Protestant Mission And Native Americans

While the predominant model of Protestant mission in the late eighteenth century and the nineteenth century involved missionaries working abroad, it is important to appreciate that a quite different model emerged in North America as Protestant settlers encountered Native American cultures. Missionary work began in New England in the seventeenth century as Puritan settlers made contact with local tribes. The Puritan missionary John Eliot (1604-90) became interested in the culture and language of the Native Americans who lived around Roxbury, and he learned Natic (as this regional variant of Algonquin was known) to preach to them. He was able to attract support for his missionary work in the region and in 1649 gained parliamentary approval for the establishment of the Society for the Propagation of the Gospel in New England. Between 1661 and 1663, he translated and produced a Natic-language Bible, using a professional printer, Marmaduke Johnson, sent over from England in 1660 on a three-year contract.

In the eighteenth century, mission work shifted into a higher gear as the Great Awakening kindled interest in spreading the gospel among Native Americans. Various groups were involved in this enterprise, including European émigrés influenced by the revivals in Germany and England. Unusually, Moravian settlers were prepared to live among, and even marry, Native Americans, much to the concern of the British colonial authorities. This special relationship with Native Americans proved to be of particular importance evangelistically.22

A quite different form of engagement emerged in the early nineteenth century in response to the religious changes of that era. The revivalism that developed in Kansas during the Second Great Awakening led to growing interest in evangelization of the native tribes of the area. Baptists and Methodists—the two denominations most affected by the Awakening—undertook major missionary enterprises at this time.

One of the most significant and effective forms of missionary work was education.23 Baptist workers set up a training school near Topeka, which became a major center for evangelism in the 1850s.24 Medical missions also played an important role. Jotham Meeker (1804-55) combined his professional expertise as a printer with a somewhat amateur interest in medicine, using both as a way of establishing contact and trust with the Shawnees, Stockbridges, and Ottawas during the 1830s and 1840s.25

The motivation of these Protestant missionaries to evangelize Native Americans was complex. Virtually all of the missionaries I studied in preparing this section believed deeply and passionately that the coming of the gospel would enlighten and liberate the people to whom they were ministering. Yet other motivations can be discerned, paralleling rather than contradicting their primary concern. One such motivation was a desire to preserve the identity and interests of Native Americans in the face of rapid social change. At times, this motivation was accompanied by a naïveté that led to serious misjudgments—such as Isaac McCoy's belief that reservations held the key to the safeguarding of the cultural identity of Native Americans.26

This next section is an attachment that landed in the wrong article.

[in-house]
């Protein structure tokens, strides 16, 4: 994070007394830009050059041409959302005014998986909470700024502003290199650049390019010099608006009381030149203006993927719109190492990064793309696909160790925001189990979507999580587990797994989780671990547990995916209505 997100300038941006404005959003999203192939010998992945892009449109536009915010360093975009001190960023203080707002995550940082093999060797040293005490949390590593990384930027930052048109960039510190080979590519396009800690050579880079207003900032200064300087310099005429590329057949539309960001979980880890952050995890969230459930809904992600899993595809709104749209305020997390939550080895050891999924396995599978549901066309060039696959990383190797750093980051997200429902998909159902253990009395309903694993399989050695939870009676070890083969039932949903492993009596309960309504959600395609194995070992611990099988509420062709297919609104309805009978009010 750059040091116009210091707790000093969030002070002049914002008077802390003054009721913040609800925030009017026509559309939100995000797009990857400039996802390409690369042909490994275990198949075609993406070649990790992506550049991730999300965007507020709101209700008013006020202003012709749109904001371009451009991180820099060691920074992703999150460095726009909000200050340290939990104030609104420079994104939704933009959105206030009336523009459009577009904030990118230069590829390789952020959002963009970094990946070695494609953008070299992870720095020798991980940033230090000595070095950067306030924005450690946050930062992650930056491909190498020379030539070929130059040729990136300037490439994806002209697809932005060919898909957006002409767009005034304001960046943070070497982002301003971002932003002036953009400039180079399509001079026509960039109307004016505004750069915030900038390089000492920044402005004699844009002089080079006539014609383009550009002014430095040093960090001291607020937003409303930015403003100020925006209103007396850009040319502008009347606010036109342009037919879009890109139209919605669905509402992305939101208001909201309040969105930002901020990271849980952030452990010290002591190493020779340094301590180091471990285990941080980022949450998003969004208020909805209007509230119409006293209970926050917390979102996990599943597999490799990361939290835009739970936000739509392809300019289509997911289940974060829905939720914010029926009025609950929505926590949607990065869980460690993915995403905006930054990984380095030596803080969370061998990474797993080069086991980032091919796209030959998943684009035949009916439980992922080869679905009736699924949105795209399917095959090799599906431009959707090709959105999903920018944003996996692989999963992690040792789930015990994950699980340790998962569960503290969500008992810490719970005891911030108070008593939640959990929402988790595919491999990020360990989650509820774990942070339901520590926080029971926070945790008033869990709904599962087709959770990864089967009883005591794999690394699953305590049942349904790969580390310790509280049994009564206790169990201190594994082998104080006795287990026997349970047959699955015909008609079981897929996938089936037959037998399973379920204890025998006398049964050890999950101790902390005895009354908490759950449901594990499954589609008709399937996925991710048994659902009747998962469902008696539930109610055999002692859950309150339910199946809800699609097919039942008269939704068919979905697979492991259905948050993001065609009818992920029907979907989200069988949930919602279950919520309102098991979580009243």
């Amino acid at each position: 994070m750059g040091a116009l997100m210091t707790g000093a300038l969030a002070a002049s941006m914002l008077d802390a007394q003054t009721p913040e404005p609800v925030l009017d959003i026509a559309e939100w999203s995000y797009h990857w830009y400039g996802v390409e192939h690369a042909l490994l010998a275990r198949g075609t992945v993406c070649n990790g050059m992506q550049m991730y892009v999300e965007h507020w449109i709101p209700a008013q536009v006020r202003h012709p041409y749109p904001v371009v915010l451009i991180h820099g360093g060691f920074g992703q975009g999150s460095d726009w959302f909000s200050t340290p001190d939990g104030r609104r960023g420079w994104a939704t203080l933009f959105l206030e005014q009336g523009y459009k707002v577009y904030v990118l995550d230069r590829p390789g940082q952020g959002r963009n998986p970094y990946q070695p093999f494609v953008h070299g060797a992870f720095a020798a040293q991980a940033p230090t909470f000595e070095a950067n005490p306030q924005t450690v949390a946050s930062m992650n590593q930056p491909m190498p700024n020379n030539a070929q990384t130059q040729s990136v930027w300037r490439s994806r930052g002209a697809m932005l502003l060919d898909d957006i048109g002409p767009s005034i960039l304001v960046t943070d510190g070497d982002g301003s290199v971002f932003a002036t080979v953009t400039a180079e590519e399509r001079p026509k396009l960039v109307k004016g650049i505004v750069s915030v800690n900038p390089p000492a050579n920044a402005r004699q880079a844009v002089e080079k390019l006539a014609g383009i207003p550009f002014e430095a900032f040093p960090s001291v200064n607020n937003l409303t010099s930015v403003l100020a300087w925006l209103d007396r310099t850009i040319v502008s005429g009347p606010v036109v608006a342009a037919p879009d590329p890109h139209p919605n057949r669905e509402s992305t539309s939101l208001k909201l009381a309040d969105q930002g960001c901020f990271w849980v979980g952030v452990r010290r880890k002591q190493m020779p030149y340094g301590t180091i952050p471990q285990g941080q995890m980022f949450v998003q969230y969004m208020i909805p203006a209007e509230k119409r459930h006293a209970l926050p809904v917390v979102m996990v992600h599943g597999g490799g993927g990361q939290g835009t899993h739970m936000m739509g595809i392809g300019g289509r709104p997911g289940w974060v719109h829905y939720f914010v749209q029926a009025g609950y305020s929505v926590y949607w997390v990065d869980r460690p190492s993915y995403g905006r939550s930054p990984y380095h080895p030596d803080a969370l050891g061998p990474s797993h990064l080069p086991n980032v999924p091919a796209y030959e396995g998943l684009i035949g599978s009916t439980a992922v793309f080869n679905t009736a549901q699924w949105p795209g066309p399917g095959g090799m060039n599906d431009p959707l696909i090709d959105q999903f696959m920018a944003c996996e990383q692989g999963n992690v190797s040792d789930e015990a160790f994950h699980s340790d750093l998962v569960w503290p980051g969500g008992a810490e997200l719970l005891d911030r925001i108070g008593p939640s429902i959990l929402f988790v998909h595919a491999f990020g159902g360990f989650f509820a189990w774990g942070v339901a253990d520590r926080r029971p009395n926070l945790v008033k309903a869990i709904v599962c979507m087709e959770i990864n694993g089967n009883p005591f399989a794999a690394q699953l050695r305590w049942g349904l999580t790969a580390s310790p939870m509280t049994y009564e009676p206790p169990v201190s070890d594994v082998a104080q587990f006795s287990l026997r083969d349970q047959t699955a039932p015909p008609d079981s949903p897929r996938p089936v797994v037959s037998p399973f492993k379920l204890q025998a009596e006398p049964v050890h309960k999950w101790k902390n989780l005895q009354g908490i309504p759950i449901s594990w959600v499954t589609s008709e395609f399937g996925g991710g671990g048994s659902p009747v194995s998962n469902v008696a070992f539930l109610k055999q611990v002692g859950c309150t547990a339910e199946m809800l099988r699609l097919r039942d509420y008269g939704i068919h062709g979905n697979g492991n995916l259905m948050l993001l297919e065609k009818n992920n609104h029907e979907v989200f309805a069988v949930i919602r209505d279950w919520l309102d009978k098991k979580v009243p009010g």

The case of the Canadian Baptist missionary Silas T. Rand (1810-89) illustrates this concern well, while also demonstrating the importance of Protestant missionaries for historical anthropology.27 Rand had aspirations to serve in foreign mission fields. However, his missionary interests were redirected in 1846. While ministering in Prince Edward Island, he became familiar with the Micmac language. Although the Micmac people of the Maritimes had already encountered Catholicism, Rand believed that he had a mission to them, and he was supported in this goal by a somewhat aggressively anti-Catholic group of supporters in Nova Scotia.

Rand believed that Christianity would deliver the Micmac from the predations and depravations of white culture, and he came to love and respect the Micmac language and folklore. Determined to preserve both, he acted as an advocate for the Micmac people in land rights disputes and published both the original texts and translations of their oral traditions. He was heavily criticized for doing so: why, a strict Baptist newspaper demanded, was Rand concerning himself with such "fables" when he was meant to be preaching the gospel? Here, as in so many other cases, our knowledge of the traditions, customs, and languages of America's first peoples were preserved and transmitted by missionaries, many of whom developed a deep respect for the cultures within which they were working.

Similarly, the Hawaiian language was preserved because missionaries in the 1820s insisted on learning the native language in order to explain the gospel—and then came to see its preservation as an important issue in itself. Hiram Bingham (1789-1869) even refused to teach the islanders English, believing that this would destroy their linguistic—and hence their cultural—identity.28

A similar pattern can be seen in the ministry of Asher Wright (180375), a missionary to the Seneca people in Buffalo Creek, New York. After graduating from Andover Seminary, Wright joined the Buffalo Creek mission and would spend forty-four years working with the Seneca. His missionary work was not especially successful; however, his commitment to the people and knowledge of their language and cus toms led to the preservation of their distinctive features.29 Wright's ministry is one of many examples that raise questions about the "colonial" stereotype of missionaries, until recently widely encountered in accounts of the Protestant missions of the nineteenth century.

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